Water Research 09/2011; 45(18):5925-33. · 4.66 Impact Factor
[show abstract][hide abstract] ABSTRACT: Ozonation and adsorption onto activated carbon were tested for the removal micropollutants of personal care products from aerobically treated grey water. MilliQ water spiked with micropollutants (100-1600 μgL(-1)) was ozonated at a dosing rate of 1.22. In 45 min, this effectively removed (>99%): Four parabens, bisphenol-A, hexylcinnamic aldehyde, 4-methylbenzylidene-camphor (4MBC), benzophenone-3 (BP3), triclosan, galaxolide and ethylhexyl methoxycinnamate. After 60 min, the removal efficiency of benzalkonium chloride was 98%, tonalide and nonylphenol 95%, octocrylene 92% and 2-phenyl-5-benzimidazolesulfonic acid (PBSA) 84%. Ozonation of aerobically treated grey water at an applied ozone dose of 15 mgL(-1), reduced the concentrations of octocrylene, nonylphenol, triclosan, galaxolide, tonalide and 4-methylbenzylidene-camphor to below limits of quantification, with removal efficiencies of at least 79%. Complete adsorption of all studied micropollutants onto powdered activated carbon (PAC) was observed in batch tests with milliQ water spiked with 100-1600 μgL(-1) at a PAC dose of 1.25 gL(-1) and a contact time of 5 min. Three granular activated carbon (GAC) column experiments were operated to treat aerobically treated grey water. The operation of a GAC column with aerobically treated grey water spiked with micropollutants in the range of 0.1-10 μgL(-1) at a flow of 0.5 bed volumes (BV)h(-1) showed micropollutant removal efficiencies higher than 72%. During the operation time of 1728 BV, no breakthrough of TOC or micropollutants was observed. Removal of micropollutants from aerobically treated grey water was tested in a GAC column at a flow of 2 BVh(-1). Bisphenol-A, triclosan, tonalide, BP3, galaxolide, nonylphenol and PBSA were effectively removed even after a stable TOC breakthrough of 65% had been reached. After spiking the aerobically treated effluent with micropollutants to concentrations of 10-100 μgL(-1), efficient removal to below limits of quantification continued for at least 1440 BV. Both ozonation and adsorption are suitable techniques for the removal of micropollutants from aerobically treated grey water.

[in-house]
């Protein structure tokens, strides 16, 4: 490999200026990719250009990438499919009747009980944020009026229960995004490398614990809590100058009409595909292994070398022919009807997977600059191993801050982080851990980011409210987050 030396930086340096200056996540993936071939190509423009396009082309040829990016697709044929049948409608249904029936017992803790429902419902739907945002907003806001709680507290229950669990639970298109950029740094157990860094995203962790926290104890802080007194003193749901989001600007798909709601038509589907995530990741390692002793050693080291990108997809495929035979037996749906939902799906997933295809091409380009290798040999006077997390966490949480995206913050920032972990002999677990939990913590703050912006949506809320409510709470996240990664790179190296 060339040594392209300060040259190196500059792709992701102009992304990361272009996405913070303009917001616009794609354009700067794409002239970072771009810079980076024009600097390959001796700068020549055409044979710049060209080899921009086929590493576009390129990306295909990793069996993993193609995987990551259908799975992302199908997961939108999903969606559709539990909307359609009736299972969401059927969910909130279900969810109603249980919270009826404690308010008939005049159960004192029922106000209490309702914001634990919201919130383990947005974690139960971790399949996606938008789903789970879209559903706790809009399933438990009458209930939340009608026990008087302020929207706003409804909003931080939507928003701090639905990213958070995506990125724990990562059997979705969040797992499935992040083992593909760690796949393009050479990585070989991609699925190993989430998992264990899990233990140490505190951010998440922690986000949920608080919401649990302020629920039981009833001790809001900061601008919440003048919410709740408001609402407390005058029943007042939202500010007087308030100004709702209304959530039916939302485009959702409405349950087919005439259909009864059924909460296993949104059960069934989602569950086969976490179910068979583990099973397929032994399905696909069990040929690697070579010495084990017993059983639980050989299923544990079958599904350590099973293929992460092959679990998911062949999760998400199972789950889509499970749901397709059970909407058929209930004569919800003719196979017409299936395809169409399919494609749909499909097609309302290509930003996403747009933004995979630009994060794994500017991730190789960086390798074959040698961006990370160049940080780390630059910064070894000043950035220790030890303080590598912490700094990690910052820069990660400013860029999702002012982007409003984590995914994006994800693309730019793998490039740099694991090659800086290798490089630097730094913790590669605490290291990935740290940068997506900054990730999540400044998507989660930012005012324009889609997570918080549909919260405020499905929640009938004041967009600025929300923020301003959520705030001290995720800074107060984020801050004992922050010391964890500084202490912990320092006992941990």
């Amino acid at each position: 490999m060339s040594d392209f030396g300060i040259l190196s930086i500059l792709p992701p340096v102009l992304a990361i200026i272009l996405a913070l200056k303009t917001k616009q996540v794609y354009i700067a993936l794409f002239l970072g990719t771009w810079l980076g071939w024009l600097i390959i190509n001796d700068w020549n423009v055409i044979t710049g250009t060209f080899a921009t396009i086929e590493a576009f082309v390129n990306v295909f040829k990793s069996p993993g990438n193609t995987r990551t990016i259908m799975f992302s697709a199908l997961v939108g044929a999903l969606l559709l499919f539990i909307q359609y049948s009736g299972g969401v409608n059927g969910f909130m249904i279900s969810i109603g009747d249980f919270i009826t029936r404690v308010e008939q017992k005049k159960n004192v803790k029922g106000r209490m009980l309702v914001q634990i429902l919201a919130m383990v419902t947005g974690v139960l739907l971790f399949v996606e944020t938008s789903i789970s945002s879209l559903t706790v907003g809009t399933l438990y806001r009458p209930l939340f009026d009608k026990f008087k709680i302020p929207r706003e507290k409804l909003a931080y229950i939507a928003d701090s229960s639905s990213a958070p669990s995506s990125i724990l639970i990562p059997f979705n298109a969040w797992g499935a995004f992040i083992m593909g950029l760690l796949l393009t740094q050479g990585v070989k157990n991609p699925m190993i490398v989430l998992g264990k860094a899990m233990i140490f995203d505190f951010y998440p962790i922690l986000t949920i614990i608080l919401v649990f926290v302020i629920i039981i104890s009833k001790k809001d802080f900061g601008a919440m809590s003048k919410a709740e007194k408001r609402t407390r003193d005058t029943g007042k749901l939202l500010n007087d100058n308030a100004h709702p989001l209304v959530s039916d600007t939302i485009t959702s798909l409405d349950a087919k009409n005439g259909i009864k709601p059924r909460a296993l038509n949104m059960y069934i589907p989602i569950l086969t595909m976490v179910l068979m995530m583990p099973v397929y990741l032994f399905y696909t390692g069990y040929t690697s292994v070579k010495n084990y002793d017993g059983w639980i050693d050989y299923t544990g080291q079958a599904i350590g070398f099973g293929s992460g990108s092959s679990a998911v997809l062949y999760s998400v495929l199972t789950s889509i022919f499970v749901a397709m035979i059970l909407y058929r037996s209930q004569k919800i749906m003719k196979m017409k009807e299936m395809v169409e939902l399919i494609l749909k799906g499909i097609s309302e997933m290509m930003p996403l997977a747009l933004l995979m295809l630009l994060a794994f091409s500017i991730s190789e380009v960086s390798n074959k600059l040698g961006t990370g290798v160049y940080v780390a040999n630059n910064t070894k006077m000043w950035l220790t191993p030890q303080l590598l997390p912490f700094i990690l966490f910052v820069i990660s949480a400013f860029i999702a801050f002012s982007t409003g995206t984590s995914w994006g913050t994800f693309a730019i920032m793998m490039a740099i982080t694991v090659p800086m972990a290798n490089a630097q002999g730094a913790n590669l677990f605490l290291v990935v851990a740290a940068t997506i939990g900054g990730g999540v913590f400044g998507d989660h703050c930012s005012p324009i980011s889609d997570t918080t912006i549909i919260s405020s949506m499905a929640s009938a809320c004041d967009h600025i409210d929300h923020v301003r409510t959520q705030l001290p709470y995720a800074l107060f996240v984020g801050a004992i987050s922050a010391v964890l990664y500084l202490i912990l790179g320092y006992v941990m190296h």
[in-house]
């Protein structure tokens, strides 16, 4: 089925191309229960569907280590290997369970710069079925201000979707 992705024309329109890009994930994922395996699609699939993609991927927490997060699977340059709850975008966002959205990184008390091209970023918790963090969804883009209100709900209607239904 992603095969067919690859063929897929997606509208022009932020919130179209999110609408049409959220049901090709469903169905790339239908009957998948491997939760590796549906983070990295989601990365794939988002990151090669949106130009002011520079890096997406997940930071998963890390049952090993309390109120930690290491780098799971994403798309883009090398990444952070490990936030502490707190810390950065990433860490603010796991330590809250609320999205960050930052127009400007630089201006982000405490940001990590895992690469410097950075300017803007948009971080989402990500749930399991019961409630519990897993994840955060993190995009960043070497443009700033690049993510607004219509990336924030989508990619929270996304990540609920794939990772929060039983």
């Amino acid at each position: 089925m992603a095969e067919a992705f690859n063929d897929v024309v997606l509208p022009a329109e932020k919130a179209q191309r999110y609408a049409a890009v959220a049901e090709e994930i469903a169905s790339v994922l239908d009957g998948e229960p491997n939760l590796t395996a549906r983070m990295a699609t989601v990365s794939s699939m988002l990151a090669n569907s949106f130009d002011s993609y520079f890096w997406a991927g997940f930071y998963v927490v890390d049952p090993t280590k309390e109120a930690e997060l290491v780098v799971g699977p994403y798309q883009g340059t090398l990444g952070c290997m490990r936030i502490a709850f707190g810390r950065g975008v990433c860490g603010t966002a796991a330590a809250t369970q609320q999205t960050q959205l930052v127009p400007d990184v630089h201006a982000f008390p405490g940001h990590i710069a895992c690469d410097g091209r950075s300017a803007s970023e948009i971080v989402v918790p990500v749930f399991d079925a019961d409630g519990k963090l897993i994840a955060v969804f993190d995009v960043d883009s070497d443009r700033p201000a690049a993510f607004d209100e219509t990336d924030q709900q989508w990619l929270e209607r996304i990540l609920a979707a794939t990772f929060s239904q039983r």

Water Research 03/2011; 45(9):2887-96. · 4.66 Impact Factor
[show abstract][hide abstract] ABSTRACT: Ammonium recovery using a two chamber microbial fuel cell (MFC) was investigated at high ammonium concentration. Increasing the ammonium concentration (from 0.07 to 4 g ammonium-nitrogen/L) by addition of ammonium chloride did not affect the performance of the MFC. The obtained current densities by DC-voltammetry were higher than 6A/m(2) for both operated MFCs. Also continuous operation at lower external resistance (250 Ω) showed an increased current density (0.9A/m(2)). Effective ammonium recovery can be achieved by migrational ion flux through the cation exchange membrane to the cathode chamber, driven by the electron production from degradation of organic substrate. The charge transport was proportional to the concentration of ions. Nonetheless, a concentration gradient will influence the charge transport. Furthermore, a charge exchange process can influence the charge transport and therefore the recovery of specific ions.
[show abstract][hide abstract] ABSTRACT: A total treatment concept was developed for grey water from 32 houses in Sneek, The Netherlands. A
thorough characterization of COD, nutrients, metals, micropollutants and anions was carried out. Four
biological treatment systems were tested: aerobic, anaerobic, combined anaerobic + aerobic and a
bioflocculation system. Micropollutants were measured in grey water and effluent from three biological
treatment systems. The best performing biological treatment system, the aerobic one showed the highest
COD and micropollutant removal at a low sludge yield. The bioflocculation system could concentrate 70% of the COD of grey water into a concentrated stream. Advanced treatment with ozone and activated carbon
showed to be effective to remove all micropollutants below limits of quantification. A total treatment system
is proposed based on the pre-treatment with a bio-flocculation system, aerobic post-treatment and ozonation as a disinfection and micropollutant removal step.